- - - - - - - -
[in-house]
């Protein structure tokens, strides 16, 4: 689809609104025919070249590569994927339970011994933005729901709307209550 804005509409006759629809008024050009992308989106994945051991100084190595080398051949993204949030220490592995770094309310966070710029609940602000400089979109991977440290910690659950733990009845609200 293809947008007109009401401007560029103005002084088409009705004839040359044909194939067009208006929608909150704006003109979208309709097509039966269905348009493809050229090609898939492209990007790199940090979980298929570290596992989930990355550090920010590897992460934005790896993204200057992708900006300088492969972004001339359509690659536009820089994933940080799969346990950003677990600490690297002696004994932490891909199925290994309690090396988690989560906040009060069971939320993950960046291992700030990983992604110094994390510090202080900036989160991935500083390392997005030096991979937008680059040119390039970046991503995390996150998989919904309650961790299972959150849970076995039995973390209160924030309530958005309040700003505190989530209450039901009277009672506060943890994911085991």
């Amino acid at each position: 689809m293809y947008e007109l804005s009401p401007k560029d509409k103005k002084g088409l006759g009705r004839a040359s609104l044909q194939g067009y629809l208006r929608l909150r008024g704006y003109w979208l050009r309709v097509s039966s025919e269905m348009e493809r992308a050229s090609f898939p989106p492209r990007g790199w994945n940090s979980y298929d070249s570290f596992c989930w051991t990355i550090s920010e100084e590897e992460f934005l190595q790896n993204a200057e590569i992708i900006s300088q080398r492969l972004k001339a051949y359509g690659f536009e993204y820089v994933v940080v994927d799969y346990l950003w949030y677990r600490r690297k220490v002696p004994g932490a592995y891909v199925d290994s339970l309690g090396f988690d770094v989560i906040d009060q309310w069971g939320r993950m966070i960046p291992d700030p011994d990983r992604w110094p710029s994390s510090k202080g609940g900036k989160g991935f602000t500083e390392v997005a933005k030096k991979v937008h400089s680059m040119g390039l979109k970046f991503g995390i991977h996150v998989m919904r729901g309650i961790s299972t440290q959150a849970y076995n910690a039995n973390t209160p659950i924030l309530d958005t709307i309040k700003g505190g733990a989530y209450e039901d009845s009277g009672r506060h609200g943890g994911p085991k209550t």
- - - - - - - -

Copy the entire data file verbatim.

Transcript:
[in-house]
């Protein structure tokens, strides 16, 4: 689809609104025919070249590569994927339970011994933005729901709307209550 804005509409006759629809008024050009992308989106994945051991100084190595080398051949993204949030220490592995770094309310966070710029609940602000400089979109991977440290910690659950733990009845609200 293809947008007109009401401007560029103005002084088409009705004839040359044909194939067009208006929608909150704006003109979208309709097509039966269905348009493809050229090609898939492209990007790199940090979980298929570290596992989930990355550090920010590897992460934005790896993204200057992708900006300088492969972004001339359509690659536009820089994933940080799969346990950003677990600490690297002696004994932490891909199925290994309690090396988690989560906040009060069971939320993950960046291992700030990983992604110094994390510090202080900036989160991935500083390392997005030096991979937008680059040119390039970046991503995390996150998989919904309650961790299972959150849970076995039995973390209160924030309530958005309040700003505190989530209450039901009277009672506060943890994911085991």
């Amino acid at each position: 689809m293809y947008e007109l804005s009401p401007k560029d509409k103005k002084g088409l006759g009705r004839a040359s609104l044909q194939g067009y629809l208006r929608l909150r008024g704006y003109w979208l050009r309709v097509s039966s025919e269905m348009e493809r992308a050229s090609f898939p989106p492209r990007g790199w994945n940090s979980y298929d070249s570290f596992c989930w051991t990355i550090s920010e100084e590897e992460f934005l190595q790896n993204a200057e590569i992708i900006s300088q080398r492969l972004k001339a051949y359509g690659f536009e993204y820089v994933v940080v994927d799969y346990l950003w949030y677990r600490r690297k220490v002696p004994g932490a592995y891909v199925d290994s339970l309690g090396f988690d770094v989560i906040d009060q309310w069971g939320r993950m966070i960046p291992d700030p011994d990983r992604w110094p710029s994390s510090k202080g609940g900036k989160g991935f602000t500083e390392v997005a933005k030096k991979v937008h400089s680059m040119g390039l979109k970046f991503g995390i991977h996150v998989m919904r729901g309650i961790s299972t440290q959150a849970y076995n910690a039995n973390t209160p659950i924030l309530d958005t709307i309040k700003g505190g733990a989530y209450e039901d009845s009277g009672r506060h609200g943890g994911p085991k209550t």